– I have limitations, but I am able to express my opinions, and I do not desire that the honorable gentleman should interpolate his ideas into my speeches. I was going to say that, so far as the honorable gentleman is concerned who was persistent with his interjection, that it will not do for any Government to commit the country to an expenditure extending over a period of, perhaps, six, or nine, or twelve years, when, as a matter of fact, an appeal to the country might result in the people saying that the expenditure must not be, and ought not to have been, incurred. What will the penalty be? Not merely that the Government will have to turn out, but that the people will have to carry a burden.
– None of us understands what the honorable member means, so far.
– Order !
– In that respect, I view with great pleasure the report of Admiral Henderson, which is cut up into periods. iHe does not necessarily say that any Government to-day shall commit the country to the whole of the recommendations in his report.
– They are all parts of a design.
– He has cut up his report into periods, and he suggests that in each period a certain sum shall be spent ; but to say that the Government to-day should commit the country to an expenditure estimated by the honorable member for Parramatta, a few days ago, at something like £70,000,000 is, I think, going a little too far.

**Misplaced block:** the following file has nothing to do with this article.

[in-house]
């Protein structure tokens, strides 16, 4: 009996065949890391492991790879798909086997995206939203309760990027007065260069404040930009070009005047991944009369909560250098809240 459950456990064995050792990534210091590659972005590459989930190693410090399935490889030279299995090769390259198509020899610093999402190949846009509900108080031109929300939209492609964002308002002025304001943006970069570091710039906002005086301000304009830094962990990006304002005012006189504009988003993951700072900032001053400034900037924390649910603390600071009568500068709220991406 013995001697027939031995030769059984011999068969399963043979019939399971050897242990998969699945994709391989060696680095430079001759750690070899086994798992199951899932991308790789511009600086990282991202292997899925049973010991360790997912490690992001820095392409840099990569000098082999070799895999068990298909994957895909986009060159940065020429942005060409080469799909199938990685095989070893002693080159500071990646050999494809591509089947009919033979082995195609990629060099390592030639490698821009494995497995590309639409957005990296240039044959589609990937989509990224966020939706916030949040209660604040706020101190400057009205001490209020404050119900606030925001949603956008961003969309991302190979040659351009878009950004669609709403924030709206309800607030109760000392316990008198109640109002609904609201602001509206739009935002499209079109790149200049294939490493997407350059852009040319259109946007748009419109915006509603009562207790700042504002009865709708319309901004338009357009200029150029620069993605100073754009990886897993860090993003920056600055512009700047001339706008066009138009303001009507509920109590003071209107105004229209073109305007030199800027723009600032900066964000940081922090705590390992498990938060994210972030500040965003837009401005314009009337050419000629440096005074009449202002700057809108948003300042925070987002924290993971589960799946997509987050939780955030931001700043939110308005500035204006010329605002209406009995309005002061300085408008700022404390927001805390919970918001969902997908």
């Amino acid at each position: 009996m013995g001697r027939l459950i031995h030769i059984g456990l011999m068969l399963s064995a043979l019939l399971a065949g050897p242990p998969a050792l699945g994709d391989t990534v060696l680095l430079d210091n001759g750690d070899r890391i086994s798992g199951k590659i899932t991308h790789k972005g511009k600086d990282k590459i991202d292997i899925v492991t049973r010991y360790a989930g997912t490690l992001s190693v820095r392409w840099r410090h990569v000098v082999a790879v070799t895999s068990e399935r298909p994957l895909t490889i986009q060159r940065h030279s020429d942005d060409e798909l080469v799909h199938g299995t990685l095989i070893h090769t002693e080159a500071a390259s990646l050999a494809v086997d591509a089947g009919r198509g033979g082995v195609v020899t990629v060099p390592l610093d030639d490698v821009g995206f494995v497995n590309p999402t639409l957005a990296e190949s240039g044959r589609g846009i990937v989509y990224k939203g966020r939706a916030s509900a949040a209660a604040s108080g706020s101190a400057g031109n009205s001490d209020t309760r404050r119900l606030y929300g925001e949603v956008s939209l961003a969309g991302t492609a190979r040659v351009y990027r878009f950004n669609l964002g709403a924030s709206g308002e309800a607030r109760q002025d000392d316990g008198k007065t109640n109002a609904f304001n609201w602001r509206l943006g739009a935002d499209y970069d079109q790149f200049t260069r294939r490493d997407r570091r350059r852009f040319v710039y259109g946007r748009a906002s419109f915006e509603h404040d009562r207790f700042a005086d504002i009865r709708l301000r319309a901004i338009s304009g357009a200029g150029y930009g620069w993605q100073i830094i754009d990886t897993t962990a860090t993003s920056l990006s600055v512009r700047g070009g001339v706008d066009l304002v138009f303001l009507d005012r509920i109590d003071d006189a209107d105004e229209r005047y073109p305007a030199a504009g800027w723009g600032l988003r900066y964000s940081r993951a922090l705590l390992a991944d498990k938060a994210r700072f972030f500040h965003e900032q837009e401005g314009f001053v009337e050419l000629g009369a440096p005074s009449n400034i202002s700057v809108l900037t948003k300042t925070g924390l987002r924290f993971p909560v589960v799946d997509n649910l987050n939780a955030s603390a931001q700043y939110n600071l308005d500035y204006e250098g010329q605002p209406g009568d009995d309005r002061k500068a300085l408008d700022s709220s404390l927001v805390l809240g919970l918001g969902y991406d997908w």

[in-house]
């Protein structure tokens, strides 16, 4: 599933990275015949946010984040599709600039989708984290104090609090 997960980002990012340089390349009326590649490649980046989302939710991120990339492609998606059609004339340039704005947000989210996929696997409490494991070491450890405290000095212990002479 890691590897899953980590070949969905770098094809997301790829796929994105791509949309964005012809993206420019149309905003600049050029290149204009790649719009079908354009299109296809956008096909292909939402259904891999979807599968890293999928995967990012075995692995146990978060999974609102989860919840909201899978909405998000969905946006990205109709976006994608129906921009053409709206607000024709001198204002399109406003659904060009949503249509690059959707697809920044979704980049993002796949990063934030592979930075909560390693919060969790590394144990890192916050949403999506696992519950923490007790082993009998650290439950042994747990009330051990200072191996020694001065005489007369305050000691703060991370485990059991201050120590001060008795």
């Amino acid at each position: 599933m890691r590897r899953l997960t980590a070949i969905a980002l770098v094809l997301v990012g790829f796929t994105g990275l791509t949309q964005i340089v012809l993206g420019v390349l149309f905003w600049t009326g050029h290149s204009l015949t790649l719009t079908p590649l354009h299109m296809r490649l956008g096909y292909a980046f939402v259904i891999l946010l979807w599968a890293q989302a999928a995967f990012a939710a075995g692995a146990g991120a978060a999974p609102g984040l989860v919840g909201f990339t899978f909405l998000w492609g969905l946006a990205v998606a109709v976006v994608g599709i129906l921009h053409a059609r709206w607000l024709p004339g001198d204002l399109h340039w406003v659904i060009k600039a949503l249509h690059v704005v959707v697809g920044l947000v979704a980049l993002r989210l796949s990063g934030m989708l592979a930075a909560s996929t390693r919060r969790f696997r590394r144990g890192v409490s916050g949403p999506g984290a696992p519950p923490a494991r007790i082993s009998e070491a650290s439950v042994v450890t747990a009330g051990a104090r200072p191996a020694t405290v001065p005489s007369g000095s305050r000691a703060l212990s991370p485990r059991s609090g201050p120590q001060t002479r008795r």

– At any rate, it is quite outside of the charge which has been hurled against this side, during the last few months in particular, of involving the country in a torrential expenditure. And now, when I point out to honorable members that, in the opinion of the Government, it would be unfair to commit the country to the whole of this proposed expenditure, and that the people have the right to express an opinion periodically upon how the expenditure shall proceed, honorable members object. However, that reference is only of a general character in reply to the statement of the honorable member.
– To what is the Parliament committed?
– The Parliament is committed to an expenditure up to and including what is known now as the first Fleet Unit and the necessary work for its upkeep, protection, and general safe working. Outside of that, Parliament is not committed at the present time.